Recent data suggests that Americans owed $114 billion in back taxes, interests, and penalties to the IRS in 2020. Due to the COVID-19 pandemic and the cost of living crisis, it is believed that this number has only grown. If you are in debt with the IRS, it’s essential to understand the action they may take and what you should do next.
If you do not take steps to clear your debt, then you will receive an IRS garnishment letter. This is also referred to as a “notice of intent to levy.’ It acts as a final warning that the government is prepared to collect any outstanding debt you may have through an IRS levy.
During this procedure, the Internal Revenue Service may take your wages, property, or other assets to cover the cost of your tax bill.
Receiving an IRS garnishment letter can cause anxiety and dread. However, it’s important not to panic. You can take numerous steps here to prevent a potential financial disaster.
Is The IRS Garnishment Letter Your Only Warning?
First, be aware that it’s unlikely you will only receive one letter before the IRS begins to acquire your assets. Instead, you will likely receive multiple mailed notices. These may have different titles, such as:
- Notice for unpaid taxes
- A reminder of due taxes
- Second reminder
- Notice of Intent to Levy
- Final Notice
Take note of the title for each notice that is sent out. This will provide you with an idea of how much time you have until the IRS begins to seize your assets. There are about five weeks between each notice mailing period. This means that you have approximately four months to take action and make the necessary arrangements.
Will You Always Receive A Warning For An IRS Levy?
According to the Internal Revenue Code 6330, the IRS is legally required to provide a notification in writing before they can begin seizing your assets. This does include money in your bank account or your wages.
You will also be provided with time to appeal the decision before this process begins. If you appeal, you may buy yourself more time. Typically an appeal will give you a couple more months to put a strategy in place. This is because your case will move through various departments.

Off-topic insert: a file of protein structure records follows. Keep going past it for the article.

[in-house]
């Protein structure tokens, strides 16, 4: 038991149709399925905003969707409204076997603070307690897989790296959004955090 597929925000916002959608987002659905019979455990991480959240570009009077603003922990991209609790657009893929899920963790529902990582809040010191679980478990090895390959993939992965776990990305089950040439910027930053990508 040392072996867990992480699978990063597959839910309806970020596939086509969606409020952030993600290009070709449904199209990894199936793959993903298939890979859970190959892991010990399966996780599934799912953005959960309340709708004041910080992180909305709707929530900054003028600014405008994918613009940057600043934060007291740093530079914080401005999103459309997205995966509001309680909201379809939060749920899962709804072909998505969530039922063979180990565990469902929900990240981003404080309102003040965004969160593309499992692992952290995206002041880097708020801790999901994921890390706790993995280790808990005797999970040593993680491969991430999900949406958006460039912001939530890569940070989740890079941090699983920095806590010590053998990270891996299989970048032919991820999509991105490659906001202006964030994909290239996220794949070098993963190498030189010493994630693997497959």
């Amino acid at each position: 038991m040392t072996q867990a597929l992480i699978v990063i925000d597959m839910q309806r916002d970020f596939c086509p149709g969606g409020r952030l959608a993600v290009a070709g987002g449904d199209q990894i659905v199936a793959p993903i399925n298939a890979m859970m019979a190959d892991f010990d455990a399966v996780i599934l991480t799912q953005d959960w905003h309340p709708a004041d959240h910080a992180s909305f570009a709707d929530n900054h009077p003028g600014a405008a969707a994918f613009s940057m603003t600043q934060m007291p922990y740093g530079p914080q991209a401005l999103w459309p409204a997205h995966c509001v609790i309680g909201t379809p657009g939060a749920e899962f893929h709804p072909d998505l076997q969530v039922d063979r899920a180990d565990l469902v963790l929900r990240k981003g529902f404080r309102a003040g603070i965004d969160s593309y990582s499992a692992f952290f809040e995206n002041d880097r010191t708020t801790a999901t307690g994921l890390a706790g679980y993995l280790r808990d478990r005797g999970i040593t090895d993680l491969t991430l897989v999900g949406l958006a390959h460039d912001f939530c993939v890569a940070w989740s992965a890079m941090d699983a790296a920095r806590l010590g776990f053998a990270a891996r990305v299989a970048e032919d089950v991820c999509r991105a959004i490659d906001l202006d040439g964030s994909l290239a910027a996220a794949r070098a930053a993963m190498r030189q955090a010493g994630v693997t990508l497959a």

What Are Your Options After Receiving An IRS Garnishment Letter?
You can explore several options if you receive an IRS garnishment letter. You can pay your tax bill in full; however, this may not be financially viable.
If this is the case, consider paying the cost through installment agreements with the IRS or exploring an Offer in Compromise.
A payment plan will ensure that your debt is more manageable and only costs a small fee. Alternatively, an Offer in Compromise will allow you to settle the debt for less than you owe to ensure it is more manageable. This can also include canceling the interest which is often what makes a larger tax bill so challenging to manage. If you declare hardship, then you can avoid the IRS garnishing wages. However, the IRS requires that you are struggling to “meet basic, reasonable living expenses.” As such, you will need to be in a significantly dire financial situation for this to be an option.
While options like this will not cancel or clear the bill, they will prevent a levy.
Should You File For Bankruptcy?
Filing for bankruptcy should always be viewed as a last resort. Declaring yourself bankrupt will clear your debt, but it will also obliterate your credit history and leave you struggling to get back on track.
Get Tax Relief with Anthem Tax Services
If you have a significant bill that you owe to the IRS, the situation may seem hopeless. However, you must remain calm and speak to a professional. By getting in touch with our tax relief specialist, you will gain the support and advice that you need, learning the best courses of action available to you.
We will analyze your current situation and ensure that you can move forward. They may recommend any number of the options we have mentioned above. This will depend on your history, how much you owe, and your current income. Contact our team today to learn more about this possibility.